The fact that football is often unaffordable tends to limit the potential of the US men’s team soccer. Youth clubs do not provide enough players for the national team, which was not even good enough to qualify for the World Cup in 2018. In the United States, the financial burden of developing young players from elite rests with parents.

“In Europe, there is an incentive for clubs to develop these players because once they grow up they can either contribute to the senior team or be sold for millions of dollars to a rival club,” said Tom Farrey, executive director of Sports. & Society Program at the Aspen Institute.

A leading German league team sent young American Pulisic to Chelsea late last year. Chelsea paid $ 73million to sign Pulisic.

If Pulisic were to come from Europe, the youth club he played in before turning pro in Germany would get a big 10% slice of that $ 73 million. This is called a solidarity payment and is not part of the process in the United States.

Tom Cove, president and CEO of the Sports & Fitness Industry Association, said for some American clubs the solidarity payment could mean a lot.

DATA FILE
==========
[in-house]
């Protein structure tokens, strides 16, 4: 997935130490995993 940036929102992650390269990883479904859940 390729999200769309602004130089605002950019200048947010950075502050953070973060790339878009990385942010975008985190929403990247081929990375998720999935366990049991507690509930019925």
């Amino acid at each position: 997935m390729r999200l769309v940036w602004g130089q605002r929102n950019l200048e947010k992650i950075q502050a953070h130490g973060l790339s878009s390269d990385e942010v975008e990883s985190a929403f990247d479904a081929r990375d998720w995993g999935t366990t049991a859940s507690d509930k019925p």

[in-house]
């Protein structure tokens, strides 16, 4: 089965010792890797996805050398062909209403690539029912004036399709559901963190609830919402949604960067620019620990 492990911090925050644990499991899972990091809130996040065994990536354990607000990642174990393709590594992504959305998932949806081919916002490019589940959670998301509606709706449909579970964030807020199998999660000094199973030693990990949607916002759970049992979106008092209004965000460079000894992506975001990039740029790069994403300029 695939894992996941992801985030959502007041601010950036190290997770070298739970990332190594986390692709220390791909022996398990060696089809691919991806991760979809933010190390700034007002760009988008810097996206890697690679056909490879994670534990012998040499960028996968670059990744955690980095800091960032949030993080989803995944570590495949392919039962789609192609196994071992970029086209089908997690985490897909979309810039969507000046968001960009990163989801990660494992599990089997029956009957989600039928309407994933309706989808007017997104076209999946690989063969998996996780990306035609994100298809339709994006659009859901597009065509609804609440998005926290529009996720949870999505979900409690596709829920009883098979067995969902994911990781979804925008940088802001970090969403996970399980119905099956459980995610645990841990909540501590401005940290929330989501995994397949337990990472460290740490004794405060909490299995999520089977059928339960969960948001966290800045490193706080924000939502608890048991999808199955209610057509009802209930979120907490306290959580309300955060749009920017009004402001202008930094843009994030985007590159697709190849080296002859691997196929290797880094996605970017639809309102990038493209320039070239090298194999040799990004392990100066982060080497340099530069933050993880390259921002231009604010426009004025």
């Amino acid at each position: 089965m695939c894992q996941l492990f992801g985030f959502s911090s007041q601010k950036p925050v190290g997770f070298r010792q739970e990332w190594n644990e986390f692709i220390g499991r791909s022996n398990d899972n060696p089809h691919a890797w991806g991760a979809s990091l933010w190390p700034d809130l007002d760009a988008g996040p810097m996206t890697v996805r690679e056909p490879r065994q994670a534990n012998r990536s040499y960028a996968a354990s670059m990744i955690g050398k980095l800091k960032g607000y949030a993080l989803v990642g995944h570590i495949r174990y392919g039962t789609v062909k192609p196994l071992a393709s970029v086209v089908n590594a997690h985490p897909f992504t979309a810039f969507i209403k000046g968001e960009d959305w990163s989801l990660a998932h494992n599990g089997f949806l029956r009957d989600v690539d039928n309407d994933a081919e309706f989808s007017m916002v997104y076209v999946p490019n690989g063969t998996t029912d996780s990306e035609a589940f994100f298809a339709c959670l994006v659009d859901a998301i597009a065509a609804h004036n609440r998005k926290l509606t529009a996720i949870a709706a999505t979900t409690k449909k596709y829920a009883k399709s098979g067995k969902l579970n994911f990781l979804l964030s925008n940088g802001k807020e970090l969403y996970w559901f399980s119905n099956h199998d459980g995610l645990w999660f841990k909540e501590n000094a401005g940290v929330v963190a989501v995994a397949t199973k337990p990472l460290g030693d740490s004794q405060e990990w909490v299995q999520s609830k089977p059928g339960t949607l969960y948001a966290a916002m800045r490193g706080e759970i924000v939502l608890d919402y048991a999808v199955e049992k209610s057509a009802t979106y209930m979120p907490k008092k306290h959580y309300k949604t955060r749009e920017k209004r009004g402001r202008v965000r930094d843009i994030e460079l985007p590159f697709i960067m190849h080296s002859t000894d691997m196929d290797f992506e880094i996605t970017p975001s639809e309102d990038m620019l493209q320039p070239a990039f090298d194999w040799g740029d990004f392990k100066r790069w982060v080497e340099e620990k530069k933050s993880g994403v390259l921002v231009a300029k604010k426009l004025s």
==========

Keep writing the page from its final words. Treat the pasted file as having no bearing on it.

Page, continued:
“With that kind of money you can sort of meet a lot of needs, really focusing on the elite and developing that better player, but also coming back into the community,” he said. “It’s a significant amount of money to reach a local club.”

The governing body here, US Soccer, has chosen to opt out of the system. One reason for this: American professional players fear that when a big club like Chelsea have to pay this solidarity tax, they will get less money.

Ultimately, that means PA Classics – Pulisic’s childhood development club – won’t receive a dime from his transfer. Steve Klein, director of PA Classics, declined an interview.

But what about the US Women, who just won another World Cup? Is the financial structure of American football also holding back women? Farrey at the Aspen Institute said not really.

“In a country of 330 million people, we have so many more girls playing football,” he said. “Our ability to put together a roster of 20 or 24 players is going to be pretty good, much easier than in a lot of other countries.”

Back in northeast Austin, Swarts of Upper Ninety isn’t too concerned about elite youth clubs getting money for their star players. His organization is not a club team and would not be eligible for these payments anyway. Its purpose is totally different.

“Football should be a community thing, and you shouldn’t need all the time and money to enjoy it,” she said.